In the first posts about his discovery, Ootaka did mention he found small puffer fishes inside the circles, but they had to record the little fish actually creating the huge pattern to believe it. The pattern is not only aesthetic: the grooves and ridges help neutralize sea floor currents, further protecting the eggs.
Crop circles are still made by humans, but mating hedgehogs may not sound so absurd after all.
At ten thousand feet below the ocean’s surface, scientists discovered yet another amazing creature: the harp sponge (Chondrocladia lyra).
“C. lyra is called the harp sponge because its basic structure, called a vane, is shaped like a harp or lyre. Each vane consists of a horizontal branch supporting several parallel, vertical branches. But don’t let the harp sponge’s whimsical appearance and innocent sounding name fool you, it’s actually a deep-sea predator.
Clinging with root-like "rhizoids" to the soft, muddy sediment, the harp sponge captures tiny animals that are swept into its branches by deep-sea currents. Typically, sponges feed by straining bacteria and bits of organic material from the seawater they filter through their bodies. However, carnivorous harp sponges snare their prey—tiny crustaceans—with barbed hooks that cover the sponge’s branching limbs. Once the harp sponge has its prey in its clutches, it envelops the animal in a thin membrane, and then slowly begins to digest it.”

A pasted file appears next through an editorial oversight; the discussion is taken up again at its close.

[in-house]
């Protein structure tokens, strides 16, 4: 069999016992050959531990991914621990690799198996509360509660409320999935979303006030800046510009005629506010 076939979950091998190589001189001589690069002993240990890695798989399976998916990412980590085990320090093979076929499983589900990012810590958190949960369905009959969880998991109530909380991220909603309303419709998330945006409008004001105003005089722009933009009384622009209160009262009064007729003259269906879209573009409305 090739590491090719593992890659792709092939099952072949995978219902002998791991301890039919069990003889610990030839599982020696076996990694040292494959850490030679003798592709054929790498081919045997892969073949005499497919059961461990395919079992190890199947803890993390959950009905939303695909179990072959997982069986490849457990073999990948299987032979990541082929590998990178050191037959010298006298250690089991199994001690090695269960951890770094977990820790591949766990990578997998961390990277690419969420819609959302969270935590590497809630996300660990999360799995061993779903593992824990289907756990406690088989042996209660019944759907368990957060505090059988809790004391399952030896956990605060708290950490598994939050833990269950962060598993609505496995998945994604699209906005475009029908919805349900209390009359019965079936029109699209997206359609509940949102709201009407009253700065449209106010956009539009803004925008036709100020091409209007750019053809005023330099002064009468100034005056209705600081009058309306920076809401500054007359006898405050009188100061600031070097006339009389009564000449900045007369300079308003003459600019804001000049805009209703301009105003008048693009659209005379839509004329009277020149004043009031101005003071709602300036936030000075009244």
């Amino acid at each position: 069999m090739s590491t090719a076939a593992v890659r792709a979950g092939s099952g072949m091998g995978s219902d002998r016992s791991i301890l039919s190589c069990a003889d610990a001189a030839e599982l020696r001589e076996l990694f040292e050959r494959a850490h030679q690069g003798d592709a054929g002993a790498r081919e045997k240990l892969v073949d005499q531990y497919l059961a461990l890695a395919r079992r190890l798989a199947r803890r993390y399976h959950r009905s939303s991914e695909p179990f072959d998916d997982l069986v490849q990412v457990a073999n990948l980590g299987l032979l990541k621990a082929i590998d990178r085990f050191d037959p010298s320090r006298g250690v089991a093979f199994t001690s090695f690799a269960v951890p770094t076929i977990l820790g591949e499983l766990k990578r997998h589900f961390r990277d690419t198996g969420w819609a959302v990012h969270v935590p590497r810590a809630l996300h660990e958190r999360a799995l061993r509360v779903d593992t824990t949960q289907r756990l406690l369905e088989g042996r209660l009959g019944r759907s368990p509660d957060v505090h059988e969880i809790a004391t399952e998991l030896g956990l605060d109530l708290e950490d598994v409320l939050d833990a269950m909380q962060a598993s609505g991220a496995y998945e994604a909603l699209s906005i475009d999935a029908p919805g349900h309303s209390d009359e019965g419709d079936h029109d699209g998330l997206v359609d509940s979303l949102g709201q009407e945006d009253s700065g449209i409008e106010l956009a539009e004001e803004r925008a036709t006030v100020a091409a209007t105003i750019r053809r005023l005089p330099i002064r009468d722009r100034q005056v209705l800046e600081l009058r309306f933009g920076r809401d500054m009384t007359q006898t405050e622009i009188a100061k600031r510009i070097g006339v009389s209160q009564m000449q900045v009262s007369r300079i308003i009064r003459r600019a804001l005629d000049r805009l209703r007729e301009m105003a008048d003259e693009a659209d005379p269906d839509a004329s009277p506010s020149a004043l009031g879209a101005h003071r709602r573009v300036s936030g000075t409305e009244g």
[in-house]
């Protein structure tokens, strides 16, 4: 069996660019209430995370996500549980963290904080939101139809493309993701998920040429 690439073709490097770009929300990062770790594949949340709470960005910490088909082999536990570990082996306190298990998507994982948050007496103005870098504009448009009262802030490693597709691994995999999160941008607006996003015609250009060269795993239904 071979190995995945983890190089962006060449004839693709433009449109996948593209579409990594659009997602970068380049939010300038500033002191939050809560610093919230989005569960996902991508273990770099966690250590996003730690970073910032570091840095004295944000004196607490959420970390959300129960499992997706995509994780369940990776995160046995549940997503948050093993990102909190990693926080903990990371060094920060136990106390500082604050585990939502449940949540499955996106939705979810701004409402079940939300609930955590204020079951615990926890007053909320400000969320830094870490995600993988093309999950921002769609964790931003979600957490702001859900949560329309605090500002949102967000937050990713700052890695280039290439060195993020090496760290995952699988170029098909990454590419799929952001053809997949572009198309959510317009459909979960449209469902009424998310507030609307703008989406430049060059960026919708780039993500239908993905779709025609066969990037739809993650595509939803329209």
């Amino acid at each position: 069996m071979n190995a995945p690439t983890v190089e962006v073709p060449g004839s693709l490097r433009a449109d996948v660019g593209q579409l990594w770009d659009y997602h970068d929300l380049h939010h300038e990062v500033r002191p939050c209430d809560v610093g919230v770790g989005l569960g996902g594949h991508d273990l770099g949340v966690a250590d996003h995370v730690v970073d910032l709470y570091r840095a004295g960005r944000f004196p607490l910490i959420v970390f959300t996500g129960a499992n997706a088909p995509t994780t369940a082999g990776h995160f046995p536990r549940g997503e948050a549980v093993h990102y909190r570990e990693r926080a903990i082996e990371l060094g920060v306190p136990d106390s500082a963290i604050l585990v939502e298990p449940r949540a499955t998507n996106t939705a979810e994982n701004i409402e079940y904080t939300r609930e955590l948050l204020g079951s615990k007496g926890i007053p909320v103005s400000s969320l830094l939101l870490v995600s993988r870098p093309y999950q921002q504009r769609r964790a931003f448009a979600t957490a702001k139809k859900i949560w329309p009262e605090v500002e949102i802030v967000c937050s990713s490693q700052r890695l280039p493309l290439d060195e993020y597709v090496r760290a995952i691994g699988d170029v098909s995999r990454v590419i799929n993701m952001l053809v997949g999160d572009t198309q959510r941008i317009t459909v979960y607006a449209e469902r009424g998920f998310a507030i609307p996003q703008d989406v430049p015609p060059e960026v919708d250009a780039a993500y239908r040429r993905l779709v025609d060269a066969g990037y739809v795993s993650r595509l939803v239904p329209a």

The regularity of the sponge, which makes it look almost artificial, may have Forteans remembering the case of the “Eltanin Antenna”, a famous photo captured in 1964 of what looked like a man (or perhaps alien) made artifact at almost four kilometer deep at sea. In 2003 Tom DeMary did the basic research that no UFO buff had done until then and contacting the original researchers found out they had already identified the image as that of another carnivorous sponge, C. concrescens.
And last, here’s one which I first thought was the creation of some horror movie, but as you may guess, is actually a very real and yet completely natural creature. Here is Neocrinus decorus:
It’s a crinoid, a sea lily usually attached at the bottom of the sea by its long stalk, and yet in the video we can see that when needed it can move, and actually quite fast. Scientists didn’t think it could move that fast – though, before you start running to the hills, one must remember the distance between the right-most and left-most red laser dots is only 2 cm. That is, this is a pretty small harmless sea lily.
Creepy as hell, granted, I much prefer the puffer fish, but they are all amazing discoveries which fortunately have not been mystified with cheap fantasies. With the exception of that sponge antenna of 1964, of course.
Popularity: 3% [?]1 comment
The Himalayas as seen by ESA astronaut, André Kuipers, during his mission to the ISS. Though the atmosphere extends for many more miles above the top of the Everest, the image reveals how the Himalayas lie somewhat exposed.
No permanent human settlement can be established in this exposed area, as the air is too thin. And yet, if you were to paint a billiard ball with a coat of paint, that coat of paint would be twice as high as the Himalaias – if the ball was the size of Earth, that is.
Popularity: 3% [?]No comments